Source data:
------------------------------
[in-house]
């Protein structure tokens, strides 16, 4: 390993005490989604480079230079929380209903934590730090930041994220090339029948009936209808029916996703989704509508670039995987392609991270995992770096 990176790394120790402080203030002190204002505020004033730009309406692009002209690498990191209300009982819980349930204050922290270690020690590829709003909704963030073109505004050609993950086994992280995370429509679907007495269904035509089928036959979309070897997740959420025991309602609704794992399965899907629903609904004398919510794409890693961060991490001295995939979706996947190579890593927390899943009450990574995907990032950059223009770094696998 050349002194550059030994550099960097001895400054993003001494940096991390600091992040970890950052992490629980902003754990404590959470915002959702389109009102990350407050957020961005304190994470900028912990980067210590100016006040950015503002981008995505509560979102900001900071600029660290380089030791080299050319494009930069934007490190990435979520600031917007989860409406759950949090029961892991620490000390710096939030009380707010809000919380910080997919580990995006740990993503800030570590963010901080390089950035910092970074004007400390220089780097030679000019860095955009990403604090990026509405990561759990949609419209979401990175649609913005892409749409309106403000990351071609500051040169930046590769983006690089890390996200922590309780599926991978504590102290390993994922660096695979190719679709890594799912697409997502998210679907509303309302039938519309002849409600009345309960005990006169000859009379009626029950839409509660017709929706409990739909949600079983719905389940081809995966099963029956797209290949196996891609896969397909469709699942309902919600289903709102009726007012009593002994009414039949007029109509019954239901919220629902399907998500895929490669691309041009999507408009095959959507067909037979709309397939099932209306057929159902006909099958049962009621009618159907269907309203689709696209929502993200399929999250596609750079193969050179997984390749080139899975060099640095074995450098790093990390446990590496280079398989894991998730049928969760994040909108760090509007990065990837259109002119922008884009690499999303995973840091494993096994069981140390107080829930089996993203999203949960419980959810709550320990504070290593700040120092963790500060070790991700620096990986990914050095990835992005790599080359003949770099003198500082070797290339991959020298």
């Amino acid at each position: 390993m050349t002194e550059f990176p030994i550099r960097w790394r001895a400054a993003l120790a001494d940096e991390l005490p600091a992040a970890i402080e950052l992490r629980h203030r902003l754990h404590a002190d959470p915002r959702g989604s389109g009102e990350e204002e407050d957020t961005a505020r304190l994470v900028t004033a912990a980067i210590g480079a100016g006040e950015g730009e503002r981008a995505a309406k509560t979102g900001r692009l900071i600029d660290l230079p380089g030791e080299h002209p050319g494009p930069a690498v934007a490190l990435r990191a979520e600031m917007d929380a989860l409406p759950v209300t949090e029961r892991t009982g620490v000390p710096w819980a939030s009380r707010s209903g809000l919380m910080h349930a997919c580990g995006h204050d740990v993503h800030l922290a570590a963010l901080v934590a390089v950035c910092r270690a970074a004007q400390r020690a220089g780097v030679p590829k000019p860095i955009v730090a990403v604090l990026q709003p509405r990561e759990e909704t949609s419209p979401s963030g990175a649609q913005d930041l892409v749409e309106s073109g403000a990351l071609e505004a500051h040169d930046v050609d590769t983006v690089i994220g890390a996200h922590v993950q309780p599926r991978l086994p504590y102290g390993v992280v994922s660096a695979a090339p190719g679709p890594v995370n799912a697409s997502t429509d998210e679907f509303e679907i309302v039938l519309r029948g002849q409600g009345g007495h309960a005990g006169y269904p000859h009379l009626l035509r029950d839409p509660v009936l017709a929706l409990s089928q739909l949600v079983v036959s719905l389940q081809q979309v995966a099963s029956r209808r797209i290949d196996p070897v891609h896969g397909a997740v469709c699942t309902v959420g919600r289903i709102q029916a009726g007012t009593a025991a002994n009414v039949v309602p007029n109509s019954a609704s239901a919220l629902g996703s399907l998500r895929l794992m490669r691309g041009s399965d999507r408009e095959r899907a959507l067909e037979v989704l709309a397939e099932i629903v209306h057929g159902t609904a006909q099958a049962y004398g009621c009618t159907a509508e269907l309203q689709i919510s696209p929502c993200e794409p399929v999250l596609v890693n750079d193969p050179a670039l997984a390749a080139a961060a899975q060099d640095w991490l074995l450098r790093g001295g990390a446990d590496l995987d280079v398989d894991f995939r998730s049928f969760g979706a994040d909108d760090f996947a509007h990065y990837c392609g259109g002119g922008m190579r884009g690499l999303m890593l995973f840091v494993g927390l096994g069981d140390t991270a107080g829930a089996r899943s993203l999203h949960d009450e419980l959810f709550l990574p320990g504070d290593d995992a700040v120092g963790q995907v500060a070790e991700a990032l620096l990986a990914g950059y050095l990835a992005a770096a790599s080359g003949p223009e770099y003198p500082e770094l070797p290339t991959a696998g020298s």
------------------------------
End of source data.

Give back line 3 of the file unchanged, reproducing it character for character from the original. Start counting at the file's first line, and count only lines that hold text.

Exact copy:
């Amino acid at each position: 390993m050349t002194e550059f990176p030994i550099r960097w790394r001895a400054a993003l120790a001494d940096e991390l005490p600091a992040a970890i402080e950052l992490r629980h203030r902003l754990h404590a002190d959470p915002r959702g989604s389109g009102e990350e204002e407050d957020t961005a505020r304190l994470v900028t004033a912990a980067i210590g480079a100016g006040e950015g730009e503002r981008a995505a309406k509560t979102g900001r692009l900071i600029d660290l230079p380089g030791e080299h002209p050319g494009p930069a690498v934007a490190l990435r990191a979520e600031m917007d929380a989860l409406p759950v209300t949090e029961r892991t009982g620490v000390p710096w819980a939030s009380r707010s209903g809000l919380m910080h349930a997919c580990g995006h204050d740990v993503h800030l922290a570590a963010l901080v934590a390089v950035c910092r270690a970074a004007q400390r020690a220089g780097v030679p590829k000019p860095i955009v730090a990403v604090l990026q709003p509405r990561e759990e909704t949609s419209p979401s963030g990175a649609q913005d930041l892409v749409e309106s073109g403000a990351l071609e505004a500051h040169d930046v050609d590769t983006v690089i994220g890390a996200h922590v993950q309780p599926r991978l086994p504590y102290g390993v992280v994922s660096a695979a090339p190719g679709p890594v995370n799912a697409s997502t429509d998210e679907f509303e679907i309302v039938l519309r029948g002849q409600g009345g007495h309960a005990g006169y269904p000859h009379l009626l035509r029950d839409p509660v009936l017709a929706l409990s089928q739909l949600v079983v036959s719905l389940q081809q979309v995966a099963s029956r209808r797209i290949d196996p070897v891609h896969g397909a997740v469709c699942t309902v959420g919600r289903i709102q029916a009726g007012t009593a025991a002994n009414v039949v309602p007029n109509s019954a609704s239901a919220l629902g996703s399907l998500r895929l794992m490669r691309g041009s399965d999507r408009e095959r899907a959507l067909e037979v989704l709309a397939e099932i629903v209306h057929g159902t609904a006909q099958a049962y004398g009621c009618t159907a509508e269907l309203q689709i919510s696209p929502c993200e794409p399929v999250l596609v890693n750079d193969p050179a670039l997984a390749a080139a961060a899975q060099d640095w991490l074995l450098r790093g001295g990390a446990d590496l995987d280079v398989d894991f995939r998730s049928f969760g979706a994040d909108d760090f996947a509007h990065y990837c392609g259109g002119g922008m190579r884009g690499l999303m890593l995973f840091v494993g927390l096994g069981d140390t991270a107080g829930a089996r899943s993203l999203h949960d009450e419980l959810f709550l990574p320990g504070d290593d995992a700040v120092g963790q995907v500060a070790e991700a990032l620096l990986a990914g950059y050095l990835a992005a770096a790599s080359g003949p223009e770099y003198p500082e770094l070797p290339t991959a696998g020298s």